Receding Horizon Control of Autonomous Aerial Vehicles

John Bellingham, Arthur Richards, Jonathan How
Pages 3741 - 3746, American Controls Conference, May 2002.

This paper presents a new approach to trajectory optimization for autonomous fixed-wing aerial vehicles performing large-scale maneuvers. The main result is a planner which designs nearly minimum time planar trajectories to a goal, constrained by no-fly zones and the vehicle's maximum speed and turning rate. Mixed-Integer Linear Programming (MILP) is used for the optimization, and is well suited to trajectory optimization because it can incorporate logical constraints, such as no-fly zone avoidance, and continuous constraints, such as aircraft dynamics. MILP is applied over a receding planning horizon to reduce the computational effort of the planner and to incorporate feedback. In this approach, MILP is used to plan short trajectories that extend towards the goal, but do not necessarily reach it. The cost function accounts for decisions beyond the planning horizon by estimating the time to reach the goal from the plan's end point. This time is estimated by searching a graph representation of the environment. This approach is shown to avoid entrapment behind obstacles, to yield near-optimal performance when comparison with the minimum arrival time found using a fixed horizon controller is possible, and to work consistently on large trajectory optimization problems that are intractable for the fixed horizon controller.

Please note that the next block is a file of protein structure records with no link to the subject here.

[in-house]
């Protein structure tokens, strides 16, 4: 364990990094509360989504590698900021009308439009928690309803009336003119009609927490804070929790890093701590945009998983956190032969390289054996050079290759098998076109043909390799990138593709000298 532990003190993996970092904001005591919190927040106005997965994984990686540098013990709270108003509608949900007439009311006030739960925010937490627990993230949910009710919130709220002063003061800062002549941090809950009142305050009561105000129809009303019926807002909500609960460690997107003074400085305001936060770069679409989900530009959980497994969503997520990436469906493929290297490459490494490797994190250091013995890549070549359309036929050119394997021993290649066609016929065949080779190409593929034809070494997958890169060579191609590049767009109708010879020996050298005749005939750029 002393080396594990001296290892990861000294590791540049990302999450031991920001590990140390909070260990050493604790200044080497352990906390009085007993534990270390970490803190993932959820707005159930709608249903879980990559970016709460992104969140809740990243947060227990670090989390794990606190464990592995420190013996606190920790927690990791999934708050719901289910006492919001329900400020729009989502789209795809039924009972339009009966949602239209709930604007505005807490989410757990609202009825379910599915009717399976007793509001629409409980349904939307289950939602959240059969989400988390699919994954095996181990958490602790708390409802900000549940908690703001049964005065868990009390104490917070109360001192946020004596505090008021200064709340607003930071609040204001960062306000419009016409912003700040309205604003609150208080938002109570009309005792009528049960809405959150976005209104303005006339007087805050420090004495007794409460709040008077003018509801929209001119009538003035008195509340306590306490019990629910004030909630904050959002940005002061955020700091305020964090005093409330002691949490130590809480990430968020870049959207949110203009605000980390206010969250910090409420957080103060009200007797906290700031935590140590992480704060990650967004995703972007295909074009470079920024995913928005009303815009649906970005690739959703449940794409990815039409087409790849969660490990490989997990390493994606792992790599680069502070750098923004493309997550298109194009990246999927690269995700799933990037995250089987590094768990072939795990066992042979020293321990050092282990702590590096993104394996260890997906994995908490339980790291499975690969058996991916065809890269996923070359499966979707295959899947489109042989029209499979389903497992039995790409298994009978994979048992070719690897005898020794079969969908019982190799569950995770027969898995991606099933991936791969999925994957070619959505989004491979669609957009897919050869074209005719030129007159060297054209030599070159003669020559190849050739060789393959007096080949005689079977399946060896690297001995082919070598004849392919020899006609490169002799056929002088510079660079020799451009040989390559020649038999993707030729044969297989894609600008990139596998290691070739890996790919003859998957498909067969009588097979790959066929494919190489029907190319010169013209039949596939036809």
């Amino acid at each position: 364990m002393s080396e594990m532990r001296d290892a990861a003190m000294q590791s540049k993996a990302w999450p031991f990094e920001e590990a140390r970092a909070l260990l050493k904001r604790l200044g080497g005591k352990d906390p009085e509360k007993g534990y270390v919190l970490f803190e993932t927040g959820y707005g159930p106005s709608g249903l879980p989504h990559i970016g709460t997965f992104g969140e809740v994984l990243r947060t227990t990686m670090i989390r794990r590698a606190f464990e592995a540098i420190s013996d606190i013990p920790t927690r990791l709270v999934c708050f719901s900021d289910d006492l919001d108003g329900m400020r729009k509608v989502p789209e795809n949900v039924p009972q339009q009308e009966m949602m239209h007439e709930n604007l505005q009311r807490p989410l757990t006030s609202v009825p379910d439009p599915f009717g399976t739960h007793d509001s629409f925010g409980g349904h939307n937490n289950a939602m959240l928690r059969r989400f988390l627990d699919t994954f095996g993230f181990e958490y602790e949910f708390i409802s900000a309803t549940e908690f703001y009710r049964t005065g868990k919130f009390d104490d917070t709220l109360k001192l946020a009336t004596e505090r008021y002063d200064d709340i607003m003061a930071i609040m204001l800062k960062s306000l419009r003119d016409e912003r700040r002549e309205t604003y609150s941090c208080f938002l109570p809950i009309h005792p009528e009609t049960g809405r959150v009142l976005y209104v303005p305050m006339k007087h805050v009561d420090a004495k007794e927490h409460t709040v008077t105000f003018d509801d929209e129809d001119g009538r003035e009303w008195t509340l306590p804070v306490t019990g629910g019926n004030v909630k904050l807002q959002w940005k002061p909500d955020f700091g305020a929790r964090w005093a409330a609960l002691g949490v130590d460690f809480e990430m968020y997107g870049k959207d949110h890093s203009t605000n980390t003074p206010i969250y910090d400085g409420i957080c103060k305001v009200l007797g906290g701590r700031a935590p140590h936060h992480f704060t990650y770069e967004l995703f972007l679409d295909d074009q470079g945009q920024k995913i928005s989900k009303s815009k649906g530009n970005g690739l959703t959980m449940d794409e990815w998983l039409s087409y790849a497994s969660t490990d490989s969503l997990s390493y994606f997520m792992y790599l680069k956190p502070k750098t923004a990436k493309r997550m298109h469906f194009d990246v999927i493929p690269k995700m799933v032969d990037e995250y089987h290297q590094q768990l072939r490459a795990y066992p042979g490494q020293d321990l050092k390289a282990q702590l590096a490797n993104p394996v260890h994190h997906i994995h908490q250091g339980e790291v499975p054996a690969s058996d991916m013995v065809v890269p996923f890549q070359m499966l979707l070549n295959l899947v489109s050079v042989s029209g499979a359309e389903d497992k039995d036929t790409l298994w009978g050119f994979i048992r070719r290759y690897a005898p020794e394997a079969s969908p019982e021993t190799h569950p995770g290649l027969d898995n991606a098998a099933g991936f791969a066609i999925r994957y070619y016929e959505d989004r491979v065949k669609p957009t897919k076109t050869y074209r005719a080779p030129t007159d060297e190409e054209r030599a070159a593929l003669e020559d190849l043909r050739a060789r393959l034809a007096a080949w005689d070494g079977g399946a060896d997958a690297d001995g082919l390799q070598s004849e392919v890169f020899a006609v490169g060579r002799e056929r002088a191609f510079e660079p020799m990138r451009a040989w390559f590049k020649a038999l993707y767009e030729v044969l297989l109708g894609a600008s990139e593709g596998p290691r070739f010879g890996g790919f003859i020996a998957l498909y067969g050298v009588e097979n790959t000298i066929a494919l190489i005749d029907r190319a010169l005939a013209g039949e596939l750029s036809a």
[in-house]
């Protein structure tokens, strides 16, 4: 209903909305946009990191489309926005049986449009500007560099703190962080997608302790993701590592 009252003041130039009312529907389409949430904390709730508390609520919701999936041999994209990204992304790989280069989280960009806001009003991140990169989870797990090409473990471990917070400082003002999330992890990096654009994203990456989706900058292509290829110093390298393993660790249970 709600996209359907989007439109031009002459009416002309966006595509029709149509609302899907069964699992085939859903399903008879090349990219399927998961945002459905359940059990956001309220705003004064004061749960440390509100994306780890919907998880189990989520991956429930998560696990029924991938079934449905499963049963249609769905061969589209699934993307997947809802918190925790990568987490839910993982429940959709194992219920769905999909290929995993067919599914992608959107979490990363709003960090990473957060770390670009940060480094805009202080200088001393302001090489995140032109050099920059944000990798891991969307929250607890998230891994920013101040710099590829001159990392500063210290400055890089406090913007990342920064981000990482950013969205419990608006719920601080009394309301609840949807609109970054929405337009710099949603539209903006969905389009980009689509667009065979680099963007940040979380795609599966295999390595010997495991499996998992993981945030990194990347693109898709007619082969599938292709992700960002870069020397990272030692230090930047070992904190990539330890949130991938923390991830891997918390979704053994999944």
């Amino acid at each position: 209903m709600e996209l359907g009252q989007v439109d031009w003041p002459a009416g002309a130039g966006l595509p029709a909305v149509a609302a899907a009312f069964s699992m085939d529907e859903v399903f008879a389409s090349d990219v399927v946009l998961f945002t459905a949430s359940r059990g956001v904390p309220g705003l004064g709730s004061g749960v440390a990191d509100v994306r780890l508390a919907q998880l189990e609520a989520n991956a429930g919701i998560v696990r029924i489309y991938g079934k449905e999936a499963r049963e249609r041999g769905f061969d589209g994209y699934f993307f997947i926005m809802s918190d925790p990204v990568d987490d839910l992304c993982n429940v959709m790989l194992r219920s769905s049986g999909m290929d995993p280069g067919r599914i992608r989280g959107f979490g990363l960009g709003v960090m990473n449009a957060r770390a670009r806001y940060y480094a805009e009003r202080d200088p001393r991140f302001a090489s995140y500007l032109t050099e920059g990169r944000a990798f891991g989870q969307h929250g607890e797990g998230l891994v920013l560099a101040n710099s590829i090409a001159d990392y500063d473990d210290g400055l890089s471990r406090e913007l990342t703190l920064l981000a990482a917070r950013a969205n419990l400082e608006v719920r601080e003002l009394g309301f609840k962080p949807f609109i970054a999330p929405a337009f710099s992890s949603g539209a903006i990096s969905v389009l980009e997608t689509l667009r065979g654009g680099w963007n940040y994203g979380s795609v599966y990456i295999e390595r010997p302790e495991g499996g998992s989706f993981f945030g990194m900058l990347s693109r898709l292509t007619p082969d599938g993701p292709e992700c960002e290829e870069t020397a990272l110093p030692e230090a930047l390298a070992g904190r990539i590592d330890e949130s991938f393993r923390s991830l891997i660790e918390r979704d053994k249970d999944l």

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Professor Jonathan P. How

November 24, 2002